SOURCE: RIDE Adventures
Posted by Eric Lange on Wed, Dec 12, 2012 @ 09:47 PM
With the world of dual sport riding booming each year, adventure riders are heading out in droves to test their skills both on and off road. As the less experienced riders first start to experiencing the changing terrain, weather conditions, and speeds, the question keeps coming up: “Should I be sitting or standing when I’m off road?”
Some riders won’t wonder and others don’t care; but if you’re new at dual sport riding, hopefully these Pros and Cons of the standing position will help you enjoy more and ride longer. The Pros are listed below, and you can either check back with us or sign up to follow our blog on the top right corner of this page to see the “Cons” of the standing position here!
- Visibility – Consider that our viewing angle of the terrain ahead and how well we see is generally improved by being above the normal seated position. Judging the depth and dimensions of obstacles and the terrain can often be just a little bit better if we’re just a little bit higher, and standing makes that viewing angle possible.
- Balance & Neutrality – As terrain changes and we work the bike over obstacles, separating body weight from the motorcycle can help us control the bike. Think of a sitting position as being a “commitment” in that, your weight is pretty well attached to the bike. If your weight is attached to the bike, every line chosen and move made needs to be with the utmost precision and accuracy, because MORE is being committed to it!
- Added “Suspension” – Especially for the off road sections of dual sport riding, you’ll be testing your motorcycle’s suspension to the fullest. With more weight packed on the bike (camping gear, parts, and tools, right?) your legs can essentially be used to help ease the demand being put on your bike’s suspension. Keep an ‘athletic’ amount of knee bend and absorb the terrain such that you’ll lessen the chances of bottoming out your bike or “casing” it on a rock (2 incredibly dangerous possibilities!)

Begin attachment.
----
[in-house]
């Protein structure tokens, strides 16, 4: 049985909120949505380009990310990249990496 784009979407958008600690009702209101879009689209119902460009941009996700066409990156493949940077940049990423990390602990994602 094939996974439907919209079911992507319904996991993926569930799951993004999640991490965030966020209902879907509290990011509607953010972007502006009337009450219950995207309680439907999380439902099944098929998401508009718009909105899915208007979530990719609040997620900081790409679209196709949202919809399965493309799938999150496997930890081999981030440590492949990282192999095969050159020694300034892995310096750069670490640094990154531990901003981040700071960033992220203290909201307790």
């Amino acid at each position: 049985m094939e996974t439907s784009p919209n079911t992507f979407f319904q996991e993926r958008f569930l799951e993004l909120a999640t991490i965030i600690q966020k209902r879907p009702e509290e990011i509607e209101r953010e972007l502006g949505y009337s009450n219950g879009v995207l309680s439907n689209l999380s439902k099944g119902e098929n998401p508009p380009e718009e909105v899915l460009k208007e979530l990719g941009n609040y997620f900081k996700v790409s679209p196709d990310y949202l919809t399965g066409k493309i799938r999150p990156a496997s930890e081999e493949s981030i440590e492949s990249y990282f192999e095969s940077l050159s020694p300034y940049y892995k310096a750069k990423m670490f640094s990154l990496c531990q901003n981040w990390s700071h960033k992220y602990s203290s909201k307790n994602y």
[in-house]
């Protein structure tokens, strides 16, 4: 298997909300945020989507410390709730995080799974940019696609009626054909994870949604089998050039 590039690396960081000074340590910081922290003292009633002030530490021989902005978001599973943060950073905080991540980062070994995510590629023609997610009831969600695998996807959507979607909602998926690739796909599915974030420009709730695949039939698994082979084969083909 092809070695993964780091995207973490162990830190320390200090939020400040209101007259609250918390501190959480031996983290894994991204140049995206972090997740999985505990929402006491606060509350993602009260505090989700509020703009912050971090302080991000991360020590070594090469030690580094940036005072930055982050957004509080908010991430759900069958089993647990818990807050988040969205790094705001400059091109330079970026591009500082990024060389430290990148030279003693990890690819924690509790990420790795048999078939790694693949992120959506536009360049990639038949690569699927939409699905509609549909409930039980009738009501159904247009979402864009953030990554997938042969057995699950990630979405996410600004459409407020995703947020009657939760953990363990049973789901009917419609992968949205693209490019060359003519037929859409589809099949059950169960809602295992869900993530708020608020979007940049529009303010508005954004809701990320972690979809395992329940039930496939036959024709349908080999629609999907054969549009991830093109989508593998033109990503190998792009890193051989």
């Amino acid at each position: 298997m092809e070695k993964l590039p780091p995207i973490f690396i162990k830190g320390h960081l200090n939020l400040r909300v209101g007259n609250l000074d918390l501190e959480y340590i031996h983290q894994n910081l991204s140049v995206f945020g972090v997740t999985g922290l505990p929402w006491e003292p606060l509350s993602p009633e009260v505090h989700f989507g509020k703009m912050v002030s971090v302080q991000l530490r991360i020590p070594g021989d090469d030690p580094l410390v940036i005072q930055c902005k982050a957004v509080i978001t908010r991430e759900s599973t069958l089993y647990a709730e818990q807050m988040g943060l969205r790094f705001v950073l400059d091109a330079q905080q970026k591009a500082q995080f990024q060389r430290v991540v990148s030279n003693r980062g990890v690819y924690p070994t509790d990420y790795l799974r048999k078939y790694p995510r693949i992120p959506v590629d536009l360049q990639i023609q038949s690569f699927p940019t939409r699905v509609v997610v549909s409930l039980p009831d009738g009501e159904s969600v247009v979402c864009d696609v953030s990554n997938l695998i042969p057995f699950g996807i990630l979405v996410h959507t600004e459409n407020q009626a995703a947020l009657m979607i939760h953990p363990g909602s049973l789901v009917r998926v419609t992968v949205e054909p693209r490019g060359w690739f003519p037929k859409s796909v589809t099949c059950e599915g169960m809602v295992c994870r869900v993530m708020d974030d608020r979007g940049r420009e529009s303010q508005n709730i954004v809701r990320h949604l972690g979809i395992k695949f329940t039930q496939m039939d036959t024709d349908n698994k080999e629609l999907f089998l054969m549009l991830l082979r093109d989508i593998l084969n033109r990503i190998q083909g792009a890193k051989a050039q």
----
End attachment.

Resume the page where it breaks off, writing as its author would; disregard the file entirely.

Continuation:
- Stretch Your Legs – For reasons of comfort, you’ll probably want to move your legs a bit and stretch them out much like we do on long flights or car rides. Equally important here is that stretching your legs and using your muscles every once in a while will keep them ready in case of need. Even in off road dual sport riding situations, cars, animals, or other ATV’s and motorcycles can all pull out in front of us at any time, and you might need to do the famous “Superman” technique of jumping off your bike. Cold, stiff leg muscles won’t be as quick and ready as those you’ve been using.
- Cool Off! – While you’ll want to keep your legs warm, summer riding with a big windshield can get pretty hot, so standing up to get some fresh air running over you can sure feel great. Honda Goldwing riders have vents on their bikes, but the rest of us have to come up with other solutions in order to keep cool. We’ve made some great motorcycle gear recommendations you can see on this link to help you keep cool and protected at the same time, but sometimes some fresh airflow for a few minutes from a standing position is what’s needed.
Please keep in mind that everyone has their own opinions on dual sport riding technique, and what works for some won’t work for others. When you ride, evaluate each situation and implement the techniques and ideas that work for you given the riding scenario you’re in. With an infinite combinations of riding terrain, speeds, weather, and tire types possible during your adventure ride, what might work in one situation might not in another.
Speaking of dual sport riding…did you notice we have a fantastic list of these international adventure riding opportunities for you to try?
5 thoughts on “Dual Sport Riding Technique: Sitting position vs. Standing (Pros)”
Great article (and the ‘cons’ one)… maybe I’m slightly lazy at times but I generally stay seated unless the trail becomes really rough, I figure conserving my energy and leg strength until it’s *really* needed is more prudent… but that’s just me.
I was taught to stand almost all the time and as the saying goes momentum is your friend.
LOL….. that reminds me of when my husband had two total knee replacements…. the surgeon told him that “pain is your friend”